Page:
• Don't just go by what the pet store guy has to say about a fish's compatibility. Look it up yourself. Many fish are shoaling fish, best kept in schools of 10 or more. Some others, such as Siamese fighters, are loners, best kept alone. Similarly, arowanas, flowerhorns, Oscars, and other similar fish will not bother a fish of a similar size, but if that fish can fit into their mouths, they won't think twice!
  • Provide enough space for each fish. Overcrowding is another cause of aggression and stress amongst tank mates. Remember that each fish is territorial in varying degrees (cichlids are the most aggressive in protecting territory), and you need to ensure you take care of this aspect. Also take special care of their needs. For example, clown loaches, blackghosts, Synodontis, etc. like to stay in driftwood, while cichlids prefer rocky structures with lots of small caves that they can lay claim to.

Some Suitable Community Fish

FishCompatibilityBest Kept


Compatible & Peaceful

Multiple Pairs


Compatible & Peaceful

Multiple Pairs


Compatible & Peaceful

Multiple Pairs


Compatible & Peaceful

Group of 3-4


Compatible & Peaceful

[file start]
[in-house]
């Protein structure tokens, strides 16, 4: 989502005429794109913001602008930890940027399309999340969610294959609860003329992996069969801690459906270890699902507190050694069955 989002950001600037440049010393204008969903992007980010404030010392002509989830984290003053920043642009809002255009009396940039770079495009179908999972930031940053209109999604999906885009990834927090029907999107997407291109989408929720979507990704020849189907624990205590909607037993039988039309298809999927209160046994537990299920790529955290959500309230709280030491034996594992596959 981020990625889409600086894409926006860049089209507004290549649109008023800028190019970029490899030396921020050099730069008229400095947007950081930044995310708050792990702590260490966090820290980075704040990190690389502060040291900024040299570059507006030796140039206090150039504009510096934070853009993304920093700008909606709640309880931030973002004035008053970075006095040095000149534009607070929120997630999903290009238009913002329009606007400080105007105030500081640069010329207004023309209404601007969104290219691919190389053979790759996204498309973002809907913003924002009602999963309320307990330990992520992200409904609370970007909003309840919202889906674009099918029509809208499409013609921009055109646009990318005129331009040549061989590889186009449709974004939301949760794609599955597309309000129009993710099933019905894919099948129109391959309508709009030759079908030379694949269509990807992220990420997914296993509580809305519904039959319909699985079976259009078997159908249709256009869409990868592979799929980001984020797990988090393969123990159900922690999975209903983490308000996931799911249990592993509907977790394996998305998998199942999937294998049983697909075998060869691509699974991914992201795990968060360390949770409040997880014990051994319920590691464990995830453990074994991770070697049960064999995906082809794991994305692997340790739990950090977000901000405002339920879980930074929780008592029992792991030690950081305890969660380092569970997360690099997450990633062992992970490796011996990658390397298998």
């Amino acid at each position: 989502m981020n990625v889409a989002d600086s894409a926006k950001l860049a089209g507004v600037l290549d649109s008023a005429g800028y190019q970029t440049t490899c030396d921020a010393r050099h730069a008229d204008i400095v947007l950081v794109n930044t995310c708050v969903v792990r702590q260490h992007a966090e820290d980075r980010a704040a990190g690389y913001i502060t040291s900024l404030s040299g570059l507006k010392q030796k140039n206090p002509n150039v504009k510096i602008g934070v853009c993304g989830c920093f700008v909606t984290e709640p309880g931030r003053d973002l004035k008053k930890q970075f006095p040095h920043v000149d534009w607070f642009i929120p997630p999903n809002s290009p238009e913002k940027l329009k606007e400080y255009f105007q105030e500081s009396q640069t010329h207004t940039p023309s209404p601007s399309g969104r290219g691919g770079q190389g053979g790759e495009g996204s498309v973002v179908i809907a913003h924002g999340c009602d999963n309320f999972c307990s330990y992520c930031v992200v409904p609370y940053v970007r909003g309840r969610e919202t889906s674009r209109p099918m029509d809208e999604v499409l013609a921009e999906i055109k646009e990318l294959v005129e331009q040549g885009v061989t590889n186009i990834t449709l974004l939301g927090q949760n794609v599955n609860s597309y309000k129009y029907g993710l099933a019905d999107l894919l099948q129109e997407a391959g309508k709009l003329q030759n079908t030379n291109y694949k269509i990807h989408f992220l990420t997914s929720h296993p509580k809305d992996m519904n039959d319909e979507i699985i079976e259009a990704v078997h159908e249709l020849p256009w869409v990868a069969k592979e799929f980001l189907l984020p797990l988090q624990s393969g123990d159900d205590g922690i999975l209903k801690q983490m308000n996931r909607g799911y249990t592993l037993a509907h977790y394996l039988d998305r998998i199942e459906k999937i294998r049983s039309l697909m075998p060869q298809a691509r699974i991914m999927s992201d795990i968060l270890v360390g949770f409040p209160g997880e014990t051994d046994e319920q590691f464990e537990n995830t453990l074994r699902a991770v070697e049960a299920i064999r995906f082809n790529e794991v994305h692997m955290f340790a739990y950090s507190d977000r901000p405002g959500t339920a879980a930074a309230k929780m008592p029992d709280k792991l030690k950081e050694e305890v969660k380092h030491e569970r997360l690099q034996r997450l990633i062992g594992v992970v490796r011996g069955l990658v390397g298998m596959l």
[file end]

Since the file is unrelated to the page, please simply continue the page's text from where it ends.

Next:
Group of 4-6

Neon Tetras

Compatible & Peaceful

Shoal of 12 or more

Cardinal Tetras

Compatible & Peaceful

Shoal of 12 or more

Rummy Nose Tetras

Compatible & Peaceful

Shoal of 12 or more

Harlequin Rasboras

Compatible & Peaceful

Shoal of 12 or more


Compatible & Peaceful

Shoal of 6 or more

Zebra Danios

Compatible & Peaceful

Shoal of 6 or more


Compatible & Peaceful

Group of 6 if Juveniles or a Pair if Adults


Compatible & Peaceful

Group of 4-6

Siamese Fighter






Upside Down Catfish



Bristle nosed catfish



Blue Gourami

Compatible & Semi Aggressive

One Male & Two Females

Pearl Gourami

Compatible & Semi Aggressive

One Male & Two Females


Compatible & Peaceful

One Male & Two Females

Clown Loaches

Compatible & Peaceful

Shoal of 6 or more

Black Ghost

Compatible & Peaceful



Compatible & Semi Aggressive

Group of 6 if Juveniles or a Pair if Adults

Questions & Answers

Question: how many fish will my 38 gallon tank hold?

Answer: That's quite a big tank you have. The number of fish or the Bio-load the aquarium can handle is a function of whether you plan to have a lot of smaller fish like Tetras or big ones like Oscars, Arowanas,etc. In case you plan to have smaller ones, this aquarium can easily support 100 + tetras or even more. Big fish tend to eat a lot, poop a lot and generally have a lot of food leftover, so in case of bigger fish, lesser the better. They will also need the space as they grow, so I would say max of 12 Oscars or 1 big Arowana with 3-5 Oscars/Piranha,etc...

Arun Kumar on September 08, 2020: